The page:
Rep. Jonathan Jackson endorses mayoral challenger Brandon Johnson

Jackson said Rep. Jesus “Chuy” Garcia’s belated entry into the race forced him to make a choice that was not difficult, given the bond he has forged with Johnson on education.

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Jonathan Jackson (left), shown with his father, Rev. Jesse Jackson Sr.

U.S. Rep. Jonathan Jackson (left), shown with his father, the Rev. Jesse Jackson Sr., last June, has endorsed Brandon Johnson in the Chicago mayoral race.

Tyler Pasciak LaRiviere/Sun-Times

Newly elected U.S. Rep. Jonathan Jackson, the son of civil rights icon the Rev. Jesse Jackson Sr., on Monday endorsed mayoral challenger Brandon Johnson, boosting Johnson’s efforts to unite a progressive political and labor movement that once was firmly in Jesus “Chuy” Garcia’s corner.

The younger Jackson said he has “enormous respect” for Garcia. But Jackson said Garcia’s belated entry into the race — after the Chicago Teachers Union had already endorsed one of its own in CTU organizer Johnson — forced him to make a choice that was not a difficult one.

“I’ve worked with Brandon as an activist in education. Education is something very close to my heart. I support the work of the Chicago Teachers Union. Those persons that are going in and out of these classrooms are the front-line workers. I think there’s a depth and breadth of scope [to Johnson]. We have a history of working together,” Jackson told the Sun-Times.

“Chuy Garcia is a close friend and ally. I really appreciate Chuy. It was just a matter of timing. He came in a little bit later. And Brandon was already in motion. I shared that with Chuy, as well. I’ve got a lot of people I respect and admire in the race. I’m making a personal choice as to what I think would be best for the city in this time.”

Jackson acknowledged that Garcia “stands for very much the same things that I stand for, as well.” But he and Johnson have more in common. They’re former teachers who forged a lifelong bond while opposing former Mayor Rahm Emanuel’s controversial decision to close a record 50 Chicago public schools.

“We’ve both been educators, teachers. I’ve worked most closely with Brandon in these communities for a longer period of time. I know his pain,” Jackson said. “We’ve been activists together. I’ve seen his rise from activist to legislator. He’s had his eye on this for a long time. I share Brandon’s vision. I share his enthusiasm and commitment. We basically come out of the same tradition of being activists and now legislators. Brandon can take this ultimate leap over to being the executive of the city of Chicago.”

Garcia told the Sun-Times in November that he would love to unite the progressive movement he has championed for a lifetime — but is prepared to go it alone if it’s too late for that in the first round of balloting. He’s confident he can force Mayor Lori Lightfoot or someone else into a runoff and that the progressive family will reunite behind him then.

“Folks know me. … They know what I’ve done. I know we will eventually get their support. I’m the only guy left from the Harold Washington coalition. ... No one in Chicago politics today has been involved in fighting the old corrupt and racist and sexist Chicago machine [longer] than myself,” the 66-year-old Garcia said.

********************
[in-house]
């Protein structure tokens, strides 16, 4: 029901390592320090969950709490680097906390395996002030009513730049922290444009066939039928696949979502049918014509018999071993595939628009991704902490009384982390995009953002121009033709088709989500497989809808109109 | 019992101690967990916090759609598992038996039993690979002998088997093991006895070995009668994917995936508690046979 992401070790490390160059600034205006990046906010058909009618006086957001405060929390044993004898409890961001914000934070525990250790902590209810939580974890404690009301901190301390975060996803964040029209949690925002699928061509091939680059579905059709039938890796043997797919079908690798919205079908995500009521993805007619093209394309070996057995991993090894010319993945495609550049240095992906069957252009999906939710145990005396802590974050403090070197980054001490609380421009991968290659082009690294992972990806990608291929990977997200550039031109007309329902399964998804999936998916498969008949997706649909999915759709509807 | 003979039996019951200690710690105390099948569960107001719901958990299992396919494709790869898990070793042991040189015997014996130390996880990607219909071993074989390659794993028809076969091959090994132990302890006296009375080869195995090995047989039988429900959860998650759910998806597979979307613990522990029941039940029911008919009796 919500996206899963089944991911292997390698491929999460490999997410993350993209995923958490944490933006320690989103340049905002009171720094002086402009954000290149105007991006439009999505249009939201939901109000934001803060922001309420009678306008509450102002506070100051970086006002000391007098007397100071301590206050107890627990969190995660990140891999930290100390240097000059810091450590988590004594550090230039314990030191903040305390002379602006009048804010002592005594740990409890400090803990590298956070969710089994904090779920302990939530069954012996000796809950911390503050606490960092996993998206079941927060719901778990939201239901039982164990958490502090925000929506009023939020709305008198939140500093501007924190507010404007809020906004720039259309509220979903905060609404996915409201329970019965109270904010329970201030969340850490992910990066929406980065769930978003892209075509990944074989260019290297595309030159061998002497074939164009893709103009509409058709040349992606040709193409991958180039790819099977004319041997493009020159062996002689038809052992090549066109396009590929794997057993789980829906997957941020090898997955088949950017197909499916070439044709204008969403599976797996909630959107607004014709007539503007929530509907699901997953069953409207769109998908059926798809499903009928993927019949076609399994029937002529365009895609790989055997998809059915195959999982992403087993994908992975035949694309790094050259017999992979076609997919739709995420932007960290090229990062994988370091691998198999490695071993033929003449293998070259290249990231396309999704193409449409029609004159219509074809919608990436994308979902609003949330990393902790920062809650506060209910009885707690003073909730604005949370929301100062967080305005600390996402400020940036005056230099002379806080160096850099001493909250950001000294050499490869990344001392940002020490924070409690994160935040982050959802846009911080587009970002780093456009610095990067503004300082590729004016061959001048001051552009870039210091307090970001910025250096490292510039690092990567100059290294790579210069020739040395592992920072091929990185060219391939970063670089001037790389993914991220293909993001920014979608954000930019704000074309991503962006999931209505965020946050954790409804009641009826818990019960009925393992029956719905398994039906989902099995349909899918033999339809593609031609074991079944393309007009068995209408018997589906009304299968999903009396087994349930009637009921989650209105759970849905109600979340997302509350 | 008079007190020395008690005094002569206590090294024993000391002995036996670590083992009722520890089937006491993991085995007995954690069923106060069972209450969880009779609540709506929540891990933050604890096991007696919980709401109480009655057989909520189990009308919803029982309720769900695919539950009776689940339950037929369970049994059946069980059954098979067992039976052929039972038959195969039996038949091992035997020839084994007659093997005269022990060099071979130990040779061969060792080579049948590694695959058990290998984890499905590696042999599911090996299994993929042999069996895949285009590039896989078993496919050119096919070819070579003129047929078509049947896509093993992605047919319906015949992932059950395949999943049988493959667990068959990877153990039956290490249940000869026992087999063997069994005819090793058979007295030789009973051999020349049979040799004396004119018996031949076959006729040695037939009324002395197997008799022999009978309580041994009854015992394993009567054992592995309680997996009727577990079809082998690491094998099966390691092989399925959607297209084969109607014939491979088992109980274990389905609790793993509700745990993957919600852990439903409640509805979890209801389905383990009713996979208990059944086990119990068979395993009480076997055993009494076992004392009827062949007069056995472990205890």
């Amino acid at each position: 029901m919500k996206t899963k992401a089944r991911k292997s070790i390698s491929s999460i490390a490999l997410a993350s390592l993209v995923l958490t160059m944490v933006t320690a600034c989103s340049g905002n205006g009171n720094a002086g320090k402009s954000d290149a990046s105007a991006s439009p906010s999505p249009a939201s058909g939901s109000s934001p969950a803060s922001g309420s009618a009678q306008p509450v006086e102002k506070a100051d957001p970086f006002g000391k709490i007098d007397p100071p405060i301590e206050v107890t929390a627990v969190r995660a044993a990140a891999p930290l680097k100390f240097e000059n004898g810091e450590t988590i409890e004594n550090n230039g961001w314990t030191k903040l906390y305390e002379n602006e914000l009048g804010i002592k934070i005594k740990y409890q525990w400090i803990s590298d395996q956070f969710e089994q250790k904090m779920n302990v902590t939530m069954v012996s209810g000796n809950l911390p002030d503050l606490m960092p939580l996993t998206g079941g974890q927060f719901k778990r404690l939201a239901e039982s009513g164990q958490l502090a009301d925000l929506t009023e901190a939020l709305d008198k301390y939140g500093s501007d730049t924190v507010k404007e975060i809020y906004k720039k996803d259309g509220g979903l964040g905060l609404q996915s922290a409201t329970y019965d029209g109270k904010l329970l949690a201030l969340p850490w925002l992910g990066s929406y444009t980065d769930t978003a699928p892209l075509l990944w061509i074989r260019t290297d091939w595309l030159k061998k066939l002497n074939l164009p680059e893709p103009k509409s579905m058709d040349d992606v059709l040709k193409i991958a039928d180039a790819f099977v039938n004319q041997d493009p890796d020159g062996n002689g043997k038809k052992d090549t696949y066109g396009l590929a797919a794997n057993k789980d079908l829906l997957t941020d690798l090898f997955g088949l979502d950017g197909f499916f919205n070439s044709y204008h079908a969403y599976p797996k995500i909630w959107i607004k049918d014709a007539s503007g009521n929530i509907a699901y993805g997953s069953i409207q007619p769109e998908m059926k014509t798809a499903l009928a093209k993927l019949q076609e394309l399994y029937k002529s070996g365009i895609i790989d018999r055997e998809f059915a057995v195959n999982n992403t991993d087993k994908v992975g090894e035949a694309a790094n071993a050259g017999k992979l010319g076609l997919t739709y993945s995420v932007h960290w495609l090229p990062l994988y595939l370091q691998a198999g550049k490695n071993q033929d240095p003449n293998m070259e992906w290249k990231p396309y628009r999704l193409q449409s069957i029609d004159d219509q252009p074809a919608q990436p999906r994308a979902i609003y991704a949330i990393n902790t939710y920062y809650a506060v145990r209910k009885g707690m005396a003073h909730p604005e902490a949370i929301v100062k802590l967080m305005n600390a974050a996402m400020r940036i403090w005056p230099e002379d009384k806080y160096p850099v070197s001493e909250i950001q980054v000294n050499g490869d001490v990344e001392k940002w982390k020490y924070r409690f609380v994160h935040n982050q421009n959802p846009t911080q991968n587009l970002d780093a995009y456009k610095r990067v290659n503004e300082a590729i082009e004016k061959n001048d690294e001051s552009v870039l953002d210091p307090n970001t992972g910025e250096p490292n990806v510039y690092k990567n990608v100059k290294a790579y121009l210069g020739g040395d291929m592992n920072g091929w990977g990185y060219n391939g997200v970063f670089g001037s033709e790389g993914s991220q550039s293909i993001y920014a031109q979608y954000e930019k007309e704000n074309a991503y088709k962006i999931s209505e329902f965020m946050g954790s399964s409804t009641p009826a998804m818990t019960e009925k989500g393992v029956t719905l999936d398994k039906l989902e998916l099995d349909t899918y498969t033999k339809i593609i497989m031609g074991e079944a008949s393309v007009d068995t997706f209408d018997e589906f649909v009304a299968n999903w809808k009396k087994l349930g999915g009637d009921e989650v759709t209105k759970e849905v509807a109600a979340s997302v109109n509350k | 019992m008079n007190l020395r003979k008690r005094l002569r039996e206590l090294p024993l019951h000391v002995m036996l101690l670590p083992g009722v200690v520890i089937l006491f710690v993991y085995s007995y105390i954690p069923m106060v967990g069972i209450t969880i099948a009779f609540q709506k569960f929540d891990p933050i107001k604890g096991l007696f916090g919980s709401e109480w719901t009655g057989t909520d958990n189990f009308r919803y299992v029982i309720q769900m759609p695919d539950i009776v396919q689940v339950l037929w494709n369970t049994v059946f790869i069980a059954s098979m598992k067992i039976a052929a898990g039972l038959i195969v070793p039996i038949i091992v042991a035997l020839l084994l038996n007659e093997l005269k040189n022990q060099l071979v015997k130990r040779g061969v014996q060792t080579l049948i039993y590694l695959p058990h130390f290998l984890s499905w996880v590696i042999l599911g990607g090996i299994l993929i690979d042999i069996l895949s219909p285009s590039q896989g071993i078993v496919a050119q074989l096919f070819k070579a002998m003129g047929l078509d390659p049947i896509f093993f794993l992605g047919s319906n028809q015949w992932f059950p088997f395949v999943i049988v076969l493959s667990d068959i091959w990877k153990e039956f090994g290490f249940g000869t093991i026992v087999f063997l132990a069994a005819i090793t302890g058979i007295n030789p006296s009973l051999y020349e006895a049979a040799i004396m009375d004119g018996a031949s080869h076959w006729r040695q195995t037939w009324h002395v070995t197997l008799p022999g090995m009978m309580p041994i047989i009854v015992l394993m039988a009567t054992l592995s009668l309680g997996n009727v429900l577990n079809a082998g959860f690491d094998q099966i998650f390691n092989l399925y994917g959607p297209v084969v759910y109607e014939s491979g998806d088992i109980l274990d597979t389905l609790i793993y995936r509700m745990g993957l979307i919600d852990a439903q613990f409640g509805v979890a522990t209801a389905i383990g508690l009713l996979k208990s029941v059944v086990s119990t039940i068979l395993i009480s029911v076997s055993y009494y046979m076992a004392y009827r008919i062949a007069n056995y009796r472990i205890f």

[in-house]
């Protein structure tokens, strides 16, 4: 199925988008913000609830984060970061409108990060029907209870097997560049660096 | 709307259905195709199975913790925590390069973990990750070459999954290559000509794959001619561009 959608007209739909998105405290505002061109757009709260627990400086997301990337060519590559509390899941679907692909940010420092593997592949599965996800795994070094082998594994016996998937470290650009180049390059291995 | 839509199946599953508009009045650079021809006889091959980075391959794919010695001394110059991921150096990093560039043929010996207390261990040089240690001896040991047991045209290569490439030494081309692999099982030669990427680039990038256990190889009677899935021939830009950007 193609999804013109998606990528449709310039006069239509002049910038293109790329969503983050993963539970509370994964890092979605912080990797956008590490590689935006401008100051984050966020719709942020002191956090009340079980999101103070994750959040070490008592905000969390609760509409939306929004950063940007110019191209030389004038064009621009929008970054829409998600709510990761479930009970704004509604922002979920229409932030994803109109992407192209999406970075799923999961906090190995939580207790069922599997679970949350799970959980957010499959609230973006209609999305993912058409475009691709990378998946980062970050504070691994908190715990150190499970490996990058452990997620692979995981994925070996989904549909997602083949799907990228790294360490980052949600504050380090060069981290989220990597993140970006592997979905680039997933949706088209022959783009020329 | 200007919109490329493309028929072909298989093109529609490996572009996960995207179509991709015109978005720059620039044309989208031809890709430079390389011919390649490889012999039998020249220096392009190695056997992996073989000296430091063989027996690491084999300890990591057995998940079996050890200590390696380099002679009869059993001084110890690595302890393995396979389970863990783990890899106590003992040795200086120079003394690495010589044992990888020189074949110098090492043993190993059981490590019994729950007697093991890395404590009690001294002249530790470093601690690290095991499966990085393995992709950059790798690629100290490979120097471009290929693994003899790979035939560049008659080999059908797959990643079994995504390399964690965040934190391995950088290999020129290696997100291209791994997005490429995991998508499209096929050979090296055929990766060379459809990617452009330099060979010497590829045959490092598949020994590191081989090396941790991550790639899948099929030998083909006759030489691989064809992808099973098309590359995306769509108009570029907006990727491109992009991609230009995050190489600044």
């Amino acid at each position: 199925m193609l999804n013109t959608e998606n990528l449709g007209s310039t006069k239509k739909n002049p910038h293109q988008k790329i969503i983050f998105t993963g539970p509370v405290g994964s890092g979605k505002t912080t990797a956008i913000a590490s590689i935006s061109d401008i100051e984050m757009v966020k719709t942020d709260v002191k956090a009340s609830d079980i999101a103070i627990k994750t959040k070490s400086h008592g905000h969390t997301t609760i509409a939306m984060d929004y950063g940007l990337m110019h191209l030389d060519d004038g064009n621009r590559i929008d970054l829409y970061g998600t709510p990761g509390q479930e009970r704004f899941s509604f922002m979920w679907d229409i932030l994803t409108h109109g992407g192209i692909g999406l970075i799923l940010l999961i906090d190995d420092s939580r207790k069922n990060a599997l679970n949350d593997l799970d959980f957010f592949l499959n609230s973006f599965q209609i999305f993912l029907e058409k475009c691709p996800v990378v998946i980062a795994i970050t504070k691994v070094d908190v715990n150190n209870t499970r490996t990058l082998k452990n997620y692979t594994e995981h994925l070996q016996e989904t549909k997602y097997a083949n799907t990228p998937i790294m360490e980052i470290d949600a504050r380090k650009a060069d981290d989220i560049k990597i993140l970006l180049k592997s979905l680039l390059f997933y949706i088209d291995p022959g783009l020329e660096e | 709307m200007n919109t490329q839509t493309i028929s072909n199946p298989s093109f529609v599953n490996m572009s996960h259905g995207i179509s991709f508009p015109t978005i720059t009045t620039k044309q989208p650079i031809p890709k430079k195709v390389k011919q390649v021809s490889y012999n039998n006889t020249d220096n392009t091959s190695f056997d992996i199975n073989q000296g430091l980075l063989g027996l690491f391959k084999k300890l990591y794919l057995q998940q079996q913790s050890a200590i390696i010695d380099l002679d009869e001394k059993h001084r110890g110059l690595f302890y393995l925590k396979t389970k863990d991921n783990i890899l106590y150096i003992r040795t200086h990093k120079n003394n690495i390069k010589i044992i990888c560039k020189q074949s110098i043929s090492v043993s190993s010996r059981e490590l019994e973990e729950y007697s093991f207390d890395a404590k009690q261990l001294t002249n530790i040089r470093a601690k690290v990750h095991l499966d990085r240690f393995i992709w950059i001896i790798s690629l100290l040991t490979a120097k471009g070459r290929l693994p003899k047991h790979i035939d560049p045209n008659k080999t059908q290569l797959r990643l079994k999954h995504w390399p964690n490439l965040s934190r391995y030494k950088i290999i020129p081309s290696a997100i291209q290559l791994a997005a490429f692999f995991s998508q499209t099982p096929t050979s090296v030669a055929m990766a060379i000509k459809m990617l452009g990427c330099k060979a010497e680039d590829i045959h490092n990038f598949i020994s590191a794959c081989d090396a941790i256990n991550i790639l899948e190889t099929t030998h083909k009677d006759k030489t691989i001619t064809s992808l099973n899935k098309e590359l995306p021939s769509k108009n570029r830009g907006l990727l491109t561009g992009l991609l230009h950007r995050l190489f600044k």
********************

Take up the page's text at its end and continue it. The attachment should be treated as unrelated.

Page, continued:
“I’m certain our movement will come together. We have a shared set of values.”

On Monday, Jackson was asked whether he is prepared to pivot to Garcia if Garcia makes the runoff and the lesser-known Johnson is not among the top two finishers.

“Chuy’s a dear friend. We’ll cross that bridge once we get there,” Jackson said.

Johnson said he has known the younger Jackson for a more than a decade, admired Jackson Sr. for a lifetime and was truly “humbled” by Jonathan Jackson’s support.

“To have the support of … the son of a civil rights icon [who] ushered in the progressive movement before it was even called the progressive movement — that means there is a growing chorus of progressive leaders, civil rights leaders that recognize that my candidacy is not just strong. More and more people are convinced that Chicago is better off having someone who can build and bring a coalition together,” Johnson said.

Apparently referring to newly elected U.S. Rep. Delia Ramirez, who has also endorsed Johnson, the candidate said, “When have you seen a public school teacher-turned-organizer, a Cook County commissioner get the type of support that has led to the election of two very dynamic congresspersons from the state of Illinois?”

With support from progressives and labor — including the CTU, the American Federation of Teachers, SEIU Local 73 and SEIU Healthcare — Johnson said he is living out the Rev. Martin Luther King Jr.’s dream of having the civil rights and labor rights movements “collide” into a powerful political force.

“It’s a very powerful statement for Chicago and, quite frankly, for the entire country that what our fathers and grandfathers and our grandmothers and mothers dreamed of and saw as potential, the children of that generation are living out that potential,” Johnson said.

Mayoral candidate Brandon Johnson talking with supporters

Mayoral candidate Brandon Johnson, shown chatting with supporters in November, has received the endorsement of Rep. Jonathan Jackson.

Ashlee Rezin / Sun-Times

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